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Group: Toys
Breed Family: Pekingese

The history of the Pekingese is full of romance and intrigue, for in China, its country of origin, ownership was thought to have been the privilege of the Royal Family. These little dogs were kept by the eunuchs of the Palace, and its beautiful, secret corridors are said to have rung with the playful barking of the little "lion dog of Peking." Indeed, the dog held a special place because of its likeness to the lion. As Edward C. Ash, in Dogs: Their History and Development has pointed out, "The Pekingese dog represented to the Chinese mind a symbol of the great protector of the faith - the Buddha's lions, which when the necessity arose, were produced by stretching forward his hand, his fingers changing into five of these lions, which, roaring with a voice that shook the heavens, brought enemies into subjection."

The earliest of the Pekingese can be traced in China to the eighth century and they are depicted throughout the art on China, on tapestries, vases and screens. It was in the nineteenth century that the first Pekingese were imported to England. The Empress Dowager Tzu Hsi had been very fond of the breed, having taken great care in her breeding program to achieve desirable colors and markings. Unfortunately, when the English invaded the palace in 1860, most of the dogs were found lying dead, for the Chinese did not want them to fall into the hands of the infidels.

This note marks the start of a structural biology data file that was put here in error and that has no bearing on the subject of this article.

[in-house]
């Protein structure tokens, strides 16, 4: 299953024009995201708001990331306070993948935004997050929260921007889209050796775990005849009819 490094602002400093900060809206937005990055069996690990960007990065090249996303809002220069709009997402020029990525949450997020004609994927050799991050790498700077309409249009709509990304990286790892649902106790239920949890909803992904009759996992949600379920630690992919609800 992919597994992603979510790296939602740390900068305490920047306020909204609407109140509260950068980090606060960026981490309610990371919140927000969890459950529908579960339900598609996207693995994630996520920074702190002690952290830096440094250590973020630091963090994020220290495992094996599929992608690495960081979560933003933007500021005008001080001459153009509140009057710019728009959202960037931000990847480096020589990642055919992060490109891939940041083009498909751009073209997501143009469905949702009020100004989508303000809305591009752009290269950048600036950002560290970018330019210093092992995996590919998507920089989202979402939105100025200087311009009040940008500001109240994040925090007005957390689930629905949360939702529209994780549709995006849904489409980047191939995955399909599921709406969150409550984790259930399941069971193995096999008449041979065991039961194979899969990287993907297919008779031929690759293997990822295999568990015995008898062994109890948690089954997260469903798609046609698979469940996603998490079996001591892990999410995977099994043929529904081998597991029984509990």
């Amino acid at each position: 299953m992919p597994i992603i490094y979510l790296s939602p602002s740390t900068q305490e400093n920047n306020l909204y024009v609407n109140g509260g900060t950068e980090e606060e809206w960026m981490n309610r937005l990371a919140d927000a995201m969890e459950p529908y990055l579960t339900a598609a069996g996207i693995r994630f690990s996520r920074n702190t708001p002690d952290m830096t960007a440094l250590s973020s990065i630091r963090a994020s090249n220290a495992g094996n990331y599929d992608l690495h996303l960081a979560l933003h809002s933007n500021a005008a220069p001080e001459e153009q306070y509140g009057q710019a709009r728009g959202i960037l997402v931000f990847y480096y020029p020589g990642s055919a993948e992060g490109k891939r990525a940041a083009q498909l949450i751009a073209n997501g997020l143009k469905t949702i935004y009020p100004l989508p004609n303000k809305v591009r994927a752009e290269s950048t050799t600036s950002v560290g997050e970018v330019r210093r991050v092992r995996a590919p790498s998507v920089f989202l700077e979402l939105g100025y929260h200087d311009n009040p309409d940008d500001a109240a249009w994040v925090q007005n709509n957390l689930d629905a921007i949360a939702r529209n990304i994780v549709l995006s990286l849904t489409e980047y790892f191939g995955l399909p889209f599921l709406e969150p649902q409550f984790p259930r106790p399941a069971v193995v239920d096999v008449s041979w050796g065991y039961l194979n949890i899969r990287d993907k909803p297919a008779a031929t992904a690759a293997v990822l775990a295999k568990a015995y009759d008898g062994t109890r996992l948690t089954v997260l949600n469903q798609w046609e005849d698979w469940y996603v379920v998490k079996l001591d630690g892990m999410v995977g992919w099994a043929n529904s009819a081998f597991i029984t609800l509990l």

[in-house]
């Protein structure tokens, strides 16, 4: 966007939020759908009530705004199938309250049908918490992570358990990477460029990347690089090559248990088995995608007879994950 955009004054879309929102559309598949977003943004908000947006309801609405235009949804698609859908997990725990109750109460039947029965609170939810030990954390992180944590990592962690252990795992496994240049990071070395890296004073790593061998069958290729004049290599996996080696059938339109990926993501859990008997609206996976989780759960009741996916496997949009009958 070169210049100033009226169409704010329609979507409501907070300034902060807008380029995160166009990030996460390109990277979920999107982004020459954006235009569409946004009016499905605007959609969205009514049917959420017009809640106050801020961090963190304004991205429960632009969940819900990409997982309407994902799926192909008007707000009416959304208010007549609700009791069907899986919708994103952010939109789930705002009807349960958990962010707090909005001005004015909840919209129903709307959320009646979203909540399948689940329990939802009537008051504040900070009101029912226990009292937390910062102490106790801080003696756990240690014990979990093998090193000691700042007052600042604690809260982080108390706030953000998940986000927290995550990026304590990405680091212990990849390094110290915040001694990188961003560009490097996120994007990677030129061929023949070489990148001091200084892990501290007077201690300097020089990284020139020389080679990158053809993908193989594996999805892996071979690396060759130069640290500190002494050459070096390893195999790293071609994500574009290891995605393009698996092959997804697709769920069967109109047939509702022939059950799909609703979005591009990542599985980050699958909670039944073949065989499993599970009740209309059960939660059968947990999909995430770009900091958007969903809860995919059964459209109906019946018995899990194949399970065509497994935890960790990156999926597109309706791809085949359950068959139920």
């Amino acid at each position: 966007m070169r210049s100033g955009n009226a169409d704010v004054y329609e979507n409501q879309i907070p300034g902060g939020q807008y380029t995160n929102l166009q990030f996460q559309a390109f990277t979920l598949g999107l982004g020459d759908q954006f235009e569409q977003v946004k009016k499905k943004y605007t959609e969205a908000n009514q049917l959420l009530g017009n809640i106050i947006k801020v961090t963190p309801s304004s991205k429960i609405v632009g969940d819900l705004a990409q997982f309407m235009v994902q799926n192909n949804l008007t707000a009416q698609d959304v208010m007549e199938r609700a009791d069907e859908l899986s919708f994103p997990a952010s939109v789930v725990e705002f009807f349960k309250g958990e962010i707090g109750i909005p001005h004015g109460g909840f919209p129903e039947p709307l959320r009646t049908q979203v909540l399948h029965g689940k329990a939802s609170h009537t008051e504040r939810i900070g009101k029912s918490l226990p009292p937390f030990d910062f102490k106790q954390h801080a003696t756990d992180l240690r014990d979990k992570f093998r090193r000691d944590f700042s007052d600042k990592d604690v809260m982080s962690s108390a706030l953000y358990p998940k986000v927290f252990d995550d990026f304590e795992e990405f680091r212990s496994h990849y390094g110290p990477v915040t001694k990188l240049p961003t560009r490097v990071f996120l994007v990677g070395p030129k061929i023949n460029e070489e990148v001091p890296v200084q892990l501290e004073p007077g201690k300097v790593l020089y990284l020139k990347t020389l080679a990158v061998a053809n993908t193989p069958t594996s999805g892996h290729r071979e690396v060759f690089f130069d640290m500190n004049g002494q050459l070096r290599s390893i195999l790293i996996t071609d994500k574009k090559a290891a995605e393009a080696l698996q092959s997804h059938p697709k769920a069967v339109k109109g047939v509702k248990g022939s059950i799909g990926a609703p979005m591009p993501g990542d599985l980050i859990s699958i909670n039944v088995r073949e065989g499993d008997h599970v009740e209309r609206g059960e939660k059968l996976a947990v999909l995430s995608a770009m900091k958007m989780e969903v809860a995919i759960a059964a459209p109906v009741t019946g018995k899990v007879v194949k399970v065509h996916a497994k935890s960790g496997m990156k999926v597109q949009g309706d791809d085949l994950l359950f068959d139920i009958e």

Five living dogs were found, however, evidently protecting the body of the Emperor's aunt. Admiral Lord John Hay, who was captain of the HMS Oding procured a pair. Another pair, later to be named Guh and Meh, were presented to the Duchess of Richmond and Gordon (who founded the well-known Goodwood strain of Pekingese) by a relative of her husband who was in Peking at the time. The last of this group of five was presented to Queen Victoria by General Dunne: the charming little Lootie, a small parti-colored specimen.

During the 1860's several more Pekingese were imported from China and the breed quickly established itself. The Pekingese Club was founded in 1902 and the Peking Palace Dog Association in 1908. Indeed, the breed became very popular and perhaps because of its mysterious origins and exotic appearance, it became a favorite for artists to depict. Lilian Cheviot (exh. 1894-1902), Maud Earl (1864-1943), Frances Fairman (ca. 1836-1923) J.W. Keyl(1823-1871), and Arthur Wardle (1864-1949) each depicted the Pekingese.


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